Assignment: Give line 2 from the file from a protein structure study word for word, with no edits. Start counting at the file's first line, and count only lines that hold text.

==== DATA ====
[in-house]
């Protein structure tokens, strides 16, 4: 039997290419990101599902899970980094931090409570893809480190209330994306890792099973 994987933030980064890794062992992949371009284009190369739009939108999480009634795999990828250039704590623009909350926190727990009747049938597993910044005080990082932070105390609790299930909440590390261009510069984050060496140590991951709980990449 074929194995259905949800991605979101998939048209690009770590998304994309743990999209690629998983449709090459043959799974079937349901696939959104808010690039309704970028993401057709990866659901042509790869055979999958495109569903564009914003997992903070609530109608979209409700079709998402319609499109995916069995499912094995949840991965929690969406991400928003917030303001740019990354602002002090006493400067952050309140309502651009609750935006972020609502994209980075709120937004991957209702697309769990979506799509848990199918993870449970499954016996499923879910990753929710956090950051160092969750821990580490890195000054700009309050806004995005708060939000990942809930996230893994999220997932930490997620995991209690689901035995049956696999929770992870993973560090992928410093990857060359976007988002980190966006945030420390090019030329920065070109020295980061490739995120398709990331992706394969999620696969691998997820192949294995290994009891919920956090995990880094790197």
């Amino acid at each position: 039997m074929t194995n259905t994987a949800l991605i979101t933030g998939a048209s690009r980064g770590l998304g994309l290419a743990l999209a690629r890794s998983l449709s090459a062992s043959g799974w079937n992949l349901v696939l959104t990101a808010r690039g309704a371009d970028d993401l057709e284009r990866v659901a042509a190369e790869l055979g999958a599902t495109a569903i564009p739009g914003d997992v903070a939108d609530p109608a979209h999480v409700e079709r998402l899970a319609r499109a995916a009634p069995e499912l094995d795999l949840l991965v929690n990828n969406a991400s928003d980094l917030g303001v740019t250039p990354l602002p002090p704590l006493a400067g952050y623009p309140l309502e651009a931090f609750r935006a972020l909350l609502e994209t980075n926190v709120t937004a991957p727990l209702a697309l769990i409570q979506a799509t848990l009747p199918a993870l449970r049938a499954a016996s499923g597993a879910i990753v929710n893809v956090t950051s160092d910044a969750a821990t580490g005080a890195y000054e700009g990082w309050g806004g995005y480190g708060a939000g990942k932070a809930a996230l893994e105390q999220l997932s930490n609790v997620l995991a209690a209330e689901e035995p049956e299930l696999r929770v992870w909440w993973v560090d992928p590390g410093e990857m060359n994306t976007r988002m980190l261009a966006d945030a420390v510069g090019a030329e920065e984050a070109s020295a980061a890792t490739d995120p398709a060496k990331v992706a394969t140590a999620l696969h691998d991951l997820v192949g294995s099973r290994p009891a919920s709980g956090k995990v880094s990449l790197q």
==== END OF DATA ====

């Protein structure tokens, strides 16, 4: 039997290419990101599902899970980094931090409570893809480190209330994306890792099973 994987933030980064890794062992992949371009284009190369739009939108999480009634795999990828250039704590623009909350926190727990009747049938597993910044005080990082932070105390609790299930909440590390261009510069984050060496140590991951709980990449 074929194995259905949800991605979101998939048209690009770590998304994309743990999209690629998983449709090459043959799974079937349901696939959104808010690039309704970028993401057709990866659901042509790869055979999958495109569903564009914003997992903070609530109608979209409700079709998402319609499109995916069995499912094995949840991965929690969406991400928003917030303001740019990354602002002090006493400067952050309140309502651009609750935006972020609502994209980075709120937004991957209702697309769990979506799509848990199918993870449970499954016996499923879910990753929710956090950051160092969750821990580490890195000054700009309050806004995005708060939000990942809930996230893994999220997932930490997620995991209690689901035995049956696999929770992870993973560090992928410093990857060359976007988002980190966006945030420390090019030329920065070109020295980061490739995120398709990331992706394969999620696969691998997820192949294995290994009891919920956090995990880094790197």